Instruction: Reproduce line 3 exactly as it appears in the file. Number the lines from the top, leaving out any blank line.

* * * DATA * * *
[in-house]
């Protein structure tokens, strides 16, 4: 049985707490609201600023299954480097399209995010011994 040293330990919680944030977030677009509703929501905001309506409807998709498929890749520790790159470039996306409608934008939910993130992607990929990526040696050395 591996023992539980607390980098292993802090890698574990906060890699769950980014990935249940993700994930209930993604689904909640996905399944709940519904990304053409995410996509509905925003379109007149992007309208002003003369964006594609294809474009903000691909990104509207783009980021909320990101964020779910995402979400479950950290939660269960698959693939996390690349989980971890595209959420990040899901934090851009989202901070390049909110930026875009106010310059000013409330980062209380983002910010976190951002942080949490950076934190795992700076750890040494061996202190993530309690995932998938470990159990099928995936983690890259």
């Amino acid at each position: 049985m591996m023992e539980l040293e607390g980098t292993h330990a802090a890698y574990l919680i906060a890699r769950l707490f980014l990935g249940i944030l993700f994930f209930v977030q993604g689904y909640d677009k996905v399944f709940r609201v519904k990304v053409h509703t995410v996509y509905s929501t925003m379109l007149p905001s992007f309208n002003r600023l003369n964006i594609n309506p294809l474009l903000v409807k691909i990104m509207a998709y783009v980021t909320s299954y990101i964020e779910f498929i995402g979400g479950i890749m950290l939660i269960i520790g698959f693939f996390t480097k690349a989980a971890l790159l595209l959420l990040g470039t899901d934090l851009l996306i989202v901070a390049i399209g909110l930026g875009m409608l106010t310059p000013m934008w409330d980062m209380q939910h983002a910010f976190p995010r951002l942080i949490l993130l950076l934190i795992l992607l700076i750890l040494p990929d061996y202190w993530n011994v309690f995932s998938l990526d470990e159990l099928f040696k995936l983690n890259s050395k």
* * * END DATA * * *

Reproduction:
């Amino acid at each position: 049985m591996m023992e539980l040293e607390g980098t292993h330990a802090a890698y574990l919680i906060a890699r769950l707490f980014l990935g249940i944030l993700f994930f209930v977030q993604g689904y909640d677009k996905v399944f709940r609201v519904k990304v053409h509703t995410v996509y509905s929501t925003m379109l007149p905001s992007f309208n002003r600023l003369n964006i594609n309506p294809l474009l903000v409807k691909i990104m509207a998709y783009v980021t909320s299954y990101i964020e779910f498929i995402g979400g479950i890749m950290l939660i269960i520790g698959f693939f996390t480097k690349a989980a971890l790159l595209l959420l990040g470039t899901d934090l851009l996306i989202v901070a390049i399209g909110l930026g875009m409608l106010t310059p000013m934008w409330d980062m209380q939910h983002a910010f976190p995010r951002l942080i949490l993130l950076l934190i795992l992607l700076i750890l040494p990929d061996y202190w993530n011994v309690f995932s998938l990526d470990e159990l099928f040696k995936l983690n890259s050395k």